Health-related quality of life and physical recovery after a critical illness: a multi-centre randomised controlled trial of a home-based physical rehabilitation program
1 Faculty of Nursing, Midwifery and Health, University of Technology, Sydney, 15 Broadway, Ultimo, 2007, Australia
2 University of Technology, Sydney and Northern Sydney Local Health Network, Sydney,15 Broadway, Ultimo, 2007, Australia
3 Faculty of Health Sciences, The University of Sydney, 75 East Street, Lidcombe, 2141, Australia
4 Princess Alexandra Hospital and Griffith University, 199 Ipswich Road, Woolloongabba, 4102, Australia
5 School of Psychology, University of Sydney, Fisher Road, Sydney, 2006, Australia
6 School of Nursing and Midwifery, Curtin Health Innovation Research Institute, Curtin University and Royal Perth Hospital, Kent Street, Bentley, 6102, Australia
7 Centre for Health Economics Research and Evaluation, University of Technology, Sydney, 15 Broadway, Ultimo, 2007, Australia
8 Critical Care Nursing Professorial Unit, University of Technology, Sydney and Northern Sydney Local Health Network, 15 Broadway, Ultimo, 2007, Australia
9 Nursing Practice and Development Unit, Princess Alexandra Hospital, 199 Ipswich Road, Woolloongabba, 4102, Australia
Critical Care 2011, 15:R142 doi:10.1186/cc10265
See related commentary by Herridge, http://ccforum.com/content/15/5/1002Published: 9 June 2011
Significant physical sequelae exist for some survivors of a critical illness. There are, however, few studies that have examined specific interventions to improve their recovery, and none have tested a home-based physical rehabilitation program incorporating trainer visits to participants' homes. This study was designed to test the effect of an individualised eight-week home-based physical rehabilitation program on recovery.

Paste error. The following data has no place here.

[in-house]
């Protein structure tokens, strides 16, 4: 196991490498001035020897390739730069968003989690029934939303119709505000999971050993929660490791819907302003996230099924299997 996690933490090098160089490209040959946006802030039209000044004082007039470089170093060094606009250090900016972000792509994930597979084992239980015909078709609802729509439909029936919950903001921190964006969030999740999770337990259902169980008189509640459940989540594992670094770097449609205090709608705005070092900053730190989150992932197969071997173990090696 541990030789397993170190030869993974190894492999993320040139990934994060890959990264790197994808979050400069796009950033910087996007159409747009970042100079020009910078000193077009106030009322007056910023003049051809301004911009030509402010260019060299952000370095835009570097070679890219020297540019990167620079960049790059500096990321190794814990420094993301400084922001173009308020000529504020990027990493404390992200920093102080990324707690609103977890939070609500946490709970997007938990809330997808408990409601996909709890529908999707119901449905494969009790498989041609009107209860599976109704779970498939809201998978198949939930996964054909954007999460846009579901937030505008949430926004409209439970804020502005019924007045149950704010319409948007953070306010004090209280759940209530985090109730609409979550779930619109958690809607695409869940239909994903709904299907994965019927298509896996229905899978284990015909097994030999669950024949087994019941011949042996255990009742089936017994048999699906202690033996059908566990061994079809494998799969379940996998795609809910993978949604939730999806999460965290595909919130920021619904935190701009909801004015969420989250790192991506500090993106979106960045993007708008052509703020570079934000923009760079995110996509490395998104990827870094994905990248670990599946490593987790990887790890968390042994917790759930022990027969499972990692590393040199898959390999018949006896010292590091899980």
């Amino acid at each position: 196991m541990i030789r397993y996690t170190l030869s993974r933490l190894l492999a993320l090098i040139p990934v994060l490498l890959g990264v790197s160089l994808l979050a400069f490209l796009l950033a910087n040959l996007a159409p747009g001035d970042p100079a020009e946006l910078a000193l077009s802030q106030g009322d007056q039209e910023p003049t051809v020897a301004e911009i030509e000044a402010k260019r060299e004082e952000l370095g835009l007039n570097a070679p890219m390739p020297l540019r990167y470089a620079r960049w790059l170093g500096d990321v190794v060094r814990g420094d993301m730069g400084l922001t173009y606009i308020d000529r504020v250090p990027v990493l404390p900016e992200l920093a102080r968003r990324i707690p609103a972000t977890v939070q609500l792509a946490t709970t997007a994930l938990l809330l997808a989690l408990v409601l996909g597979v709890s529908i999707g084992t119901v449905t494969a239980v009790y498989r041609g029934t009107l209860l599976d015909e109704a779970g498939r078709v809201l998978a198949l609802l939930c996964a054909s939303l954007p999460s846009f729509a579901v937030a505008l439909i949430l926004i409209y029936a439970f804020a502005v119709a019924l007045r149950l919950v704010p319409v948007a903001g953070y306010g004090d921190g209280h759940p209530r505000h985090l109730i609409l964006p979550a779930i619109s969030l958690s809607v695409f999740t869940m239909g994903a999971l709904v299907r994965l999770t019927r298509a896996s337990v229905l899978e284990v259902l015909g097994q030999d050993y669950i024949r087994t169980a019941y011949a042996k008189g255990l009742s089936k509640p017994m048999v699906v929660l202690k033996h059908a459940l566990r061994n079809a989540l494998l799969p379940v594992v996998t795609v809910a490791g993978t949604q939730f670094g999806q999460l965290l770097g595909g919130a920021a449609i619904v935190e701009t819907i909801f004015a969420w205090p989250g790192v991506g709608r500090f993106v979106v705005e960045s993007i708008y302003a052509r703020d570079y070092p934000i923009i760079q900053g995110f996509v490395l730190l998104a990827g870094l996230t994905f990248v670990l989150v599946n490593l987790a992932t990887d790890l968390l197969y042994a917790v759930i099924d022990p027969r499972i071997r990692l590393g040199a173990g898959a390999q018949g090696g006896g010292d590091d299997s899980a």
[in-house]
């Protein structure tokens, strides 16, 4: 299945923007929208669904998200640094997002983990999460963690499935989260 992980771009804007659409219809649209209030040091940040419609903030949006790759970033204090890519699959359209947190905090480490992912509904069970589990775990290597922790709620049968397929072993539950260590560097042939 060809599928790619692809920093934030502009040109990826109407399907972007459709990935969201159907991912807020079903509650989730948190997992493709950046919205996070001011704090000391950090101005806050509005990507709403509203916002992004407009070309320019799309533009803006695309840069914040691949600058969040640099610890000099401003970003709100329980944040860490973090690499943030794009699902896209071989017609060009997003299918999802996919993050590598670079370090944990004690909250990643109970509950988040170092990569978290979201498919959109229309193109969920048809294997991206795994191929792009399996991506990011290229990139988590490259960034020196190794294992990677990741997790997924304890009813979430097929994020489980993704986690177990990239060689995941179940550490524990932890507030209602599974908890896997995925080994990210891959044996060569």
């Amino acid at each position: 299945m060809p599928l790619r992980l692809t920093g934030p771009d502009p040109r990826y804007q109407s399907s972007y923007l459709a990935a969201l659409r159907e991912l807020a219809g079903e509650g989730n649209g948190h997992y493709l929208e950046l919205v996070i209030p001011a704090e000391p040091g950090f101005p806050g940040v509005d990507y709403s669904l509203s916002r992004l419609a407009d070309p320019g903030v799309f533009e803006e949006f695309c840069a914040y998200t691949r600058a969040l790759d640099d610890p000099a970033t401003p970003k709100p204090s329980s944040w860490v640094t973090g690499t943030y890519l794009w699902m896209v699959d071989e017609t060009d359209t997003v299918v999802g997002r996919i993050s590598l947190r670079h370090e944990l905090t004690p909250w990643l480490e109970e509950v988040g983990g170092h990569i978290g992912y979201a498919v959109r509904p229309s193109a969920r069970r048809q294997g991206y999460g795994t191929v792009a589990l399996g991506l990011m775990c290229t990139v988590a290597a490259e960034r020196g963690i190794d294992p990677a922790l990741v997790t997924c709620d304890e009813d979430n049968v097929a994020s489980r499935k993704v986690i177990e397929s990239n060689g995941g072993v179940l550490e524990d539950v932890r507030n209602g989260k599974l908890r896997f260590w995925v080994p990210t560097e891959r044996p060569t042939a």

A multi-centre randomised controlled trial design was used. Adult intensive care patients (length of stay of at least 48 hours and mechanically ventilated for 24 hours or more) were recruited from 12 Australian hospitals between 2005 and 2008. Graded, individualised endurance and strength training intervention was prescribed over eight weeks, with three physical trainer home visits, four follow-up phone calls, and supported by a printed exercise manual. The main outcome measures were blinded assessments of physical function; SF-36 physical function (PF) scale and six-minute walk test (6MWT), and health-related quality of life (SF-36) conducted at 1, 8 and 26 weeks after hospital discharge.
Of the 195 participants randomised, 183, 173 and 161 completed the 1, 8 and 26 weeks assessments, respectively. Study groups were similar at Week 1 post-hospital; for the intervention and control groups respectively, mean norm-based PF scores were 27 and 29 and the 6MWT distance was 291 and 324 metres. Both groups experienced significant and clinically important improvements in PF scores and 6MWT distance at 8 weeks, which persisted at 26 weeks. Mixed model analysis showed no significant group effects (P = 0.84) or group by time interactions (P = 0.68) for PF. Similar results were found for 6MWT and the SF-36 summary scores.
This individualised eight-week home-based physical rehabilitation program did not increase the underlying rate of recovery in this sample, with both groups of critically ill survivors improving their physical function over the 26 weeks of follow-up. Further research should explore improving effectiveness of the intervention by increasing exercise intensity and frequency, and identifying individuals who would benefit most from this intervention.
Australia and New Zealand Clinical Trials Register ACTRN12605000166673